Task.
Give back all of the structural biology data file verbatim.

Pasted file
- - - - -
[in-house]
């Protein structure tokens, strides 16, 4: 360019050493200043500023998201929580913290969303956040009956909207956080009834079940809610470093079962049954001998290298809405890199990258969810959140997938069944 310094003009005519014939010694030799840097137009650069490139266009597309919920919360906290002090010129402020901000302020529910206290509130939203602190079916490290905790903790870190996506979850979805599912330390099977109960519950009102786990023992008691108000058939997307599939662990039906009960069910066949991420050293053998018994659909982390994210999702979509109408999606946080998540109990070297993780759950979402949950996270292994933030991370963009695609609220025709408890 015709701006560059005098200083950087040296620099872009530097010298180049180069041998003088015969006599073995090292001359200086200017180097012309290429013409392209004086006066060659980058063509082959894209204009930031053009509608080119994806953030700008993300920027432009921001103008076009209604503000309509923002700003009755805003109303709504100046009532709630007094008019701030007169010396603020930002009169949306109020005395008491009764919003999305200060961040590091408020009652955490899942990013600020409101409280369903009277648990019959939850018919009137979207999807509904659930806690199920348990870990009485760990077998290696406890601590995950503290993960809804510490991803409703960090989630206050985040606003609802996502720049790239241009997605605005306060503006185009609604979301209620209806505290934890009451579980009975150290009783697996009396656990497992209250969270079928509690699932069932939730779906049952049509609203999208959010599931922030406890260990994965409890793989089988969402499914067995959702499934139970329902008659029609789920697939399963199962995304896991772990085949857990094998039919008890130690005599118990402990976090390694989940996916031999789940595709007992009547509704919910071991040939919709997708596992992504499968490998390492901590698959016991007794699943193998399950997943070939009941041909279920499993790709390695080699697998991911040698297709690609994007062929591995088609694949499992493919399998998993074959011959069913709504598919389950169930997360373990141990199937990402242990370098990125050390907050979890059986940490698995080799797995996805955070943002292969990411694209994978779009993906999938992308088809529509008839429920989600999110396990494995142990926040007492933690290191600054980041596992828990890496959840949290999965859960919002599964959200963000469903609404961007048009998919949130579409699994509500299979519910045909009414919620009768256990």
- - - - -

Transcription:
[in-house]
């Protein structure tokens, strides 16, 4: 360019050493200043500023998201929580913290969303956040009956909207956080009834079940809610470093079962049954001998290298809405890199990258969810959140997938069944 310094003009005519014939010694030799840097137009650069490139266009597309919920919360906290002090010129402020901000302020529910206290509130939203602190079916490290905790903790870190996506979850979805599912330390099977109960519950009102786990023992008691108000058939997307599939662990039906009960069910066949991420050293053998018994659909982390994210999702979509109408999606946080998540109990070297993780759950979402949950996270292994933030991370963009695609609220025709408890 015709701006560059005098200083950087040296620099872009530097010298180049180069041998003088015969006599073995090292001359200086200017180097012309290429013409392209004086006066060659980058063509082959894209204009930031053009509608080119994806953030700008993300920027432009921001103008076009209604503000309509923002700003009755805003109303709504100046009532709630007094008019701030007169010396603020930002009169949306109020005395008491009764919003999305200060961040590091408020009652955490899942990013600020409101409280369903009277648990019959939850018919009137979207999807509904659930806690199920348990870990009485760990077998290696406890601590995950503290993960809804510490991803409703960090989630206050985040606003609802996502720049790239241009997605605005306060503006185009609604979301209620209806505290934890009451579980009975150290009783697996009396656990497992209250969270079928509690699932069932939730779906049952049509609203999208959010599931922030406890260990994965409890793989089988969402499914067995959702499934139970329902008659029609789920697939399963199962995304896991772990085949857990094998039919008890130690005599118990402990976090390694989940996916031999789940595709007992009547509704919910071991040939919709997708596992992504499968490998390492901590698959016991007794699943193998399950997943070939009941041909279920499993790709390695080699697998991911040698297709690609994007062929591995088609694949499992493919399998998993074959011959069913709504598919389950169930997360373990141990199937990402242990370098990125050390907050979890059986940490698995080799797995996805955070943002292969990411694209994978779009993906999938992308088809529509008839429920989600999110396990494995142990926040007492933690290191600054980041596992828990890496959840949290999965859960919002599964959200963000469903609404961007048009998919949130579409699994509500299979519910045909009414919620009768256990």